In this penultimate section of this article, I'll introduce some offbeat Apache Web server modules.
Let me start with the "mod_usertrack" module that allows you to track the navigation of the user across the website by setting a "cookie" on the client. Note that you have to compile this module into Apache by specifying the "--enable-usertrack" option at compilation time.
Now, let me outline the directives that govern the behavior of this module:
For starters, the "CookieTracking" directive must be set to "On" in order to activate the module, because compiling the "mod_usertrack" module into the binary does not activate this feature. The following directives control the creation of cookies on the client:
Next, you have the "mod_speling" module - yes, I've typed the name of the module correctly here - that allows the Apache Web server to correct any spelling mistakes (only one per request) in the URL. Once again, the "--enable-speling" option ensures that this module is compiled into Apache, statically.
There is only important directive that you need to keep in mind:
Note that the server will attempt to locate file with only a single misspelling. If there is more than one result that match the required criteria, the following output is displayed in the browser:
Finally, there is the "mod_info" module that allows you to learn more about the configuration of the Web server. Once again, you'll have to include the "mod_info" module in the Apache executable by specifying the "--enable-info" option to the "configure" command.
Next, you must update the "httpd.conf" file with the following entries:
Restart the Web server and try to access the following URL: "http://www.mysite.com/server-info".
Note that access is restricted to the computer, whose IP address is "192.168.0.1", as a security precaution.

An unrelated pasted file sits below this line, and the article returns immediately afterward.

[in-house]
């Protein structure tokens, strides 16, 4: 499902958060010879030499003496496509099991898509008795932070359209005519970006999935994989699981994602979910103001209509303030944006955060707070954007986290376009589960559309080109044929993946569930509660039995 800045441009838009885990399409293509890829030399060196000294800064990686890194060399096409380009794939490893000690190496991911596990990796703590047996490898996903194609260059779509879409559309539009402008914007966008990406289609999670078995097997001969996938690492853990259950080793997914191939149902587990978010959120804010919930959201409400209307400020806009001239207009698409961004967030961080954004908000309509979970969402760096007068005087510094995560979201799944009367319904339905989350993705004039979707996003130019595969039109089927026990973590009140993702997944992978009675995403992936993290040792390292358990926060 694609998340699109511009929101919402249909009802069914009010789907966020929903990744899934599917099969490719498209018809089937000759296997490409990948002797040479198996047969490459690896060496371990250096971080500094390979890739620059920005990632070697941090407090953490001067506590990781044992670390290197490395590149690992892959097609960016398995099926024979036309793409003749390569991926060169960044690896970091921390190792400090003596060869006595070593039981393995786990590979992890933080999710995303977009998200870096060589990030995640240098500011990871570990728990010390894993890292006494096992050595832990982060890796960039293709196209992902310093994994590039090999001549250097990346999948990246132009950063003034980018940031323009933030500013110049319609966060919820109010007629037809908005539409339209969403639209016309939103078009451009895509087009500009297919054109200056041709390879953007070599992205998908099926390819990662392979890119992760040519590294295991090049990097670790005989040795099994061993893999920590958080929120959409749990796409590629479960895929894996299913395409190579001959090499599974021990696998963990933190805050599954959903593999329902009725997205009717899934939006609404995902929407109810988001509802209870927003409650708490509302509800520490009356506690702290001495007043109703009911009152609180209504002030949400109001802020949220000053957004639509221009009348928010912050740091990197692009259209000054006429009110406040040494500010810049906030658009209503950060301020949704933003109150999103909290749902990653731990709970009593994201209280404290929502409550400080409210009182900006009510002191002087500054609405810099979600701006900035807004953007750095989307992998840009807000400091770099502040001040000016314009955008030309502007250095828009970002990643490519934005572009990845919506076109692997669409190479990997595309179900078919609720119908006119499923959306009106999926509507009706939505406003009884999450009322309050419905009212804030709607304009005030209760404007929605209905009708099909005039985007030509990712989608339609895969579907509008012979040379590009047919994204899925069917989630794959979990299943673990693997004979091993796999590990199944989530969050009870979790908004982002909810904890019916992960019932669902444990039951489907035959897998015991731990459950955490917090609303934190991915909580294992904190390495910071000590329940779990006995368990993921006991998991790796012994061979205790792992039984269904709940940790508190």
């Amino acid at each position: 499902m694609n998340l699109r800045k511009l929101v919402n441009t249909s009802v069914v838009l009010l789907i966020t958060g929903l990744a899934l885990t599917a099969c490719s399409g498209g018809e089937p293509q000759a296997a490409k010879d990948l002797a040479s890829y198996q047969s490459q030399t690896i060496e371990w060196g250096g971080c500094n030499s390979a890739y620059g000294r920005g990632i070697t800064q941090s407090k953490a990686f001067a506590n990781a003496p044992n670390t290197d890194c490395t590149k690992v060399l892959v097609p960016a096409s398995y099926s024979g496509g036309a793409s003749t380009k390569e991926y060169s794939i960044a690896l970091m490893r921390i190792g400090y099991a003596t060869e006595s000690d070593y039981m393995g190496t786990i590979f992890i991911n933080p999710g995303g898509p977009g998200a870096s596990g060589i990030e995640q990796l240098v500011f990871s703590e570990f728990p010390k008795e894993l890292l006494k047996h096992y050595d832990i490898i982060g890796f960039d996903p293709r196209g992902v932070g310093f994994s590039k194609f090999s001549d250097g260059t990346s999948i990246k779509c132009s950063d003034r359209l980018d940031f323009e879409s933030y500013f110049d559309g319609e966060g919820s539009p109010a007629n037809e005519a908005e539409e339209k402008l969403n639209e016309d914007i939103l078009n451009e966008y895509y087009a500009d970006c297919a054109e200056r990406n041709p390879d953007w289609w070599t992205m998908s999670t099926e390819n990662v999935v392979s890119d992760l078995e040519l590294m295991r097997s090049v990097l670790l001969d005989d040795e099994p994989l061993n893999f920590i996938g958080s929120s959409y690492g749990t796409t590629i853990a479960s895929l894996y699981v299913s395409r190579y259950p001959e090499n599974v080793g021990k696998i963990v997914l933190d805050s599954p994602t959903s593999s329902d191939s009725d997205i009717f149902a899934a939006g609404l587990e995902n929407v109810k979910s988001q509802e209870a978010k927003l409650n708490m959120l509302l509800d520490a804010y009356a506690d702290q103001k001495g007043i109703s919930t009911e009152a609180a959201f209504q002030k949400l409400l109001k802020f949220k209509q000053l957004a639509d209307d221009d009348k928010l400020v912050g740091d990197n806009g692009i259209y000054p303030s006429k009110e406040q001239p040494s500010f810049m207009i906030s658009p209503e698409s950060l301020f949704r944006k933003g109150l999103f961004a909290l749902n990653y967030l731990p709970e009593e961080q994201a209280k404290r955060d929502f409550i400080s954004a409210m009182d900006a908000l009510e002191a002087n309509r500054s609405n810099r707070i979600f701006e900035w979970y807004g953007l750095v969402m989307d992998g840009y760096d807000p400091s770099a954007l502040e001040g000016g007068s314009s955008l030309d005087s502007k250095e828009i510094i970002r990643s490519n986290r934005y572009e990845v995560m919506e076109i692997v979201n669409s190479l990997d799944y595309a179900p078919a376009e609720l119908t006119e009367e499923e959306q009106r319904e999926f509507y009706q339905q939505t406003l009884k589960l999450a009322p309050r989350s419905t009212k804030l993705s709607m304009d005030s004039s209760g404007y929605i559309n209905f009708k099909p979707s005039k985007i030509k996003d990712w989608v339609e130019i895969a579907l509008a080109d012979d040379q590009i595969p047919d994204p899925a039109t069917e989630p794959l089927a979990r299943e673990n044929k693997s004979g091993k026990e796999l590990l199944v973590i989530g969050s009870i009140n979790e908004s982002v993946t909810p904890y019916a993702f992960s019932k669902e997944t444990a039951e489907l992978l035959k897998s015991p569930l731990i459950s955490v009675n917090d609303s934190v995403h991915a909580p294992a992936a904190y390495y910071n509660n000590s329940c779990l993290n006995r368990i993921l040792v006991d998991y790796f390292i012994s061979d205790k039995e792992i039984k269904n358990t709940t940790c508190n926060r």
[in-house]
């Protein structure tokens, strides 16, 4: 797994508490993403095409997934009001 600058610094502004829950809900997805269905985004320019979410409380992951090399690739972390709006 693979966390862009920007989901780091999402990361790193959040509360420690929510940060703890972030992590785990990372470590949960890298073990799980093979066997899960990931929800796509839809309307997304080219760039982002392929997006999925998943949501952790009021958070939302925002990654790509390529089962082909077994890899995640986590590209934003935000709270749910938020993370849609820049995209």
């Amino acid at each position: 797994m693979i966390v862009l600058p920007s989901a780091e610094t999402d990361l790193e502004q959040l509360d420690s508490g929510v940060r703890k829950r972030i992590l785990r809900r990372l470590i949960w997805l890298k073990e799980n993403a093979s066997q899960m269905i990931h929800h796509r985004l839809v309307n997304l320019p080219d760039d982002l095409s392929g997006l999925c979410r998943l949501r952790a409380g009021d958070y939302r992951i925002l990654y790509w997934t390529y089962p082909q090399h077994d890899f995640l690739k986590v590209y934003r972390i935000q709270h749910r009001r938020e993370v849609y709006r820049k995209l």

A counterpart of the "mod_info" module is the "mod_status" module - compiled into Apache by default. You can learn more about this module at the following URL: http://httpd.apache.org/docs-2.0/mod/mod_status.html.
In fact, you can read up on all modules explained during the course of this three part series by pointing your browser to the following URL: http://httpd.apache.org/docs-2.0/mod/.
That's about it for this series on "Getting Started with Apache 2.0." If you're interested in learning more about latest (and most stable) incarnation of Apache, take a look at the following links:
The Apache Group Website: http://www.apache.org
The Apache Project Website: http://httpd.apache.org
Apache HTTP Server 2.0 Online Documentation: http://httpd.apache.org/docs-2.0/
New features with Apache 2.0: http://httpd.apache.org/docs-2.0/new_features_2_0.html
Listing of binary distributions: http://apache.gr-linux.com/httpd/binaries/
Apache 2.0: The Internals of the New, Improved - http://www.linuxjournal.com/article/4559
An Amble Through Apache Configuration - http://www.onlamp.com/pub/a/apache/2000/03/02/
Till next time, have fun!
Note: All examples in this article have been tested on Linux/i586 with Apache 2.0.52, MySQL 3.23 and PHP 5.0.3. Examples are illustrative only, and are definitely NOT meant for a production environment.
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